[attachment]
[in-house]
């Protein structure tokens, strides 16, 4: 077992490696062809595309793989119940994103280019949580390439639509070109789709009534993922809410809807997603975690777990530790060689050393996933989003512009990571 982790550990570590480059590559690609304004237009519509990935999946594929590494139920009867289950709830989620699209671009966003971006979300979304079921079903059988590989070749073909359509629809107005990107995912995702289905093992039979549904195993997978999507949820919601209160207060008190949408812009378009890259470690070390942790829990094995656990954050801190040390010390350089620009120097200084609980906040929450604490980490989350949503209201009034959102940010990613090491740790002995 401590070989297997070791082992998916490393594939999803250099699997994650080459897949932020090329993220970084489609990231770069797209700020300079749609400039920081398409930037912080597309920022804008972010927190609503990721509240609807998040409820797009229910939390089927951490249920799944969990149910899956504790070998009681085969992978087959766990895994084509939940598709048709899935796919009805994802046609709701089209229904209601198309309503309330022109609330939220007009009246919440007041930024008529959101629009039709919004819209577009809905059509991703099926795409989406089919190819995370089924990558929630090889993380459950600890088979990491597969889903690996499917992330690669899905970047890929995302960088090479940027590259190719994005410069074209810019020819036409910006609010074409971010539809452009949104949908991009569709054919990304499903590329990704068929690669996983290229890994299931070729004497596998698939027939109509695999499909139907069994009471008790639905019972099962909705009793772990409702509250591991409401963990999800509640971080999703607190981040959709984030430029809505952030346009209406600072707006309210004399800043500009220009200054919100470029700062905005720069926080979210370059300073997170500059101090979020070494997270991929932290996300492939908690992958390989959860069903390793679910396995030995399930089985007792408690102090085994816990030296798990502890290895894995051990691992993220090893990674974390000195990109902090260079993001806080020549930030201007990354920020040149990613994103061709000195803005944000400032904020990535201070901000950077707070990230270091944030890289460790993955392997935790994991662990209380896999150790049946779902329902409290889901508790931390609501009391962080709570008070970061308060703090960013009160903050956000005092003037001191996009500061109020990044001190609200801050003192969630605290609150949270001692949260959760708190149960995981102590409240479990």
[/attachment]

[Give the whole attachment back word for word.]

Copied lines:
[in-house]
């Protein structure tokens, strides 16, 4: 077992490696062809595309793989119940994103280019949580390439639509070109789709009534993922809410809807997603975690777990530790060689050393996933989003512009990571 982790550990570590480059590559690609304004237009519509990935999946594929590494139920009867289950709830989620699209671009966003971006979300979304079921079903059988590989070749073909359509629809107005990107995912995702289905093992039979549904195993997978999507949820919601209160207060008190949408812009378009890259470690070390942790829990094995656990954050801190040390010390350089620009120097200084609980906040929450604490980490989350949503209201009034959102940010990613090491740790002995 401590070989297997070791082992998916490393594939999803250099699997994650080459897949932020090329993220970084489609990231770069797209700020300079749609400039920081398409930037912080597309920022804008972010927190609503990721509240609807998040409820797009229910939390089927951490249920799944969990149910899956504790070998009681085969992978087959766990895994084509939940598709048709899935796919009805994802046609709701089209229904209601198309309503309330022109609330939220007009009246919440007041930024008529959101629009039709919004819209577009809905059509991703099926795409989406089919190819995370089924990558929630090889993380459950600890088979990491597969889903690996499917992330690669899905970047890929995302960088090479940027590259190719994005410069074209810019020819036409910006609010074409971010539809452009949104949908991009569709054919990304499903590329990704068929690669996983290229890994299931070729004497596998698939027939109509695999499909139907069994009471008790639905019972099962909705009793772990409702509250591991409401963990999800509640971080999703607190981040959709984030430029809505952030346009209406600072707006309210004399800043500009220009200054919100470029700062905005720069926080979210370059300073997170500059101090979020070494997270991929932290996300492939908690992958390989959860069903390793679910396995030995399930089985007792408690102090085994816990030296798990502890290895894995051990691992993220090893990674974390000195990109902090260079993001806080020549930030201007990354920020040149990613994103061709000195803005944000400032904020990535201070901000950077707070990230270091944030890289460790993955392997935790994991662990209380896999150790049946779902329902409290889901508790931390609501009391962080709570008070970061308060703090960013009160903050956000005092003037001191996009500061109020990044001190609200801050003192969630605290609150949270001692949260959760708190149960995981102590409240479990």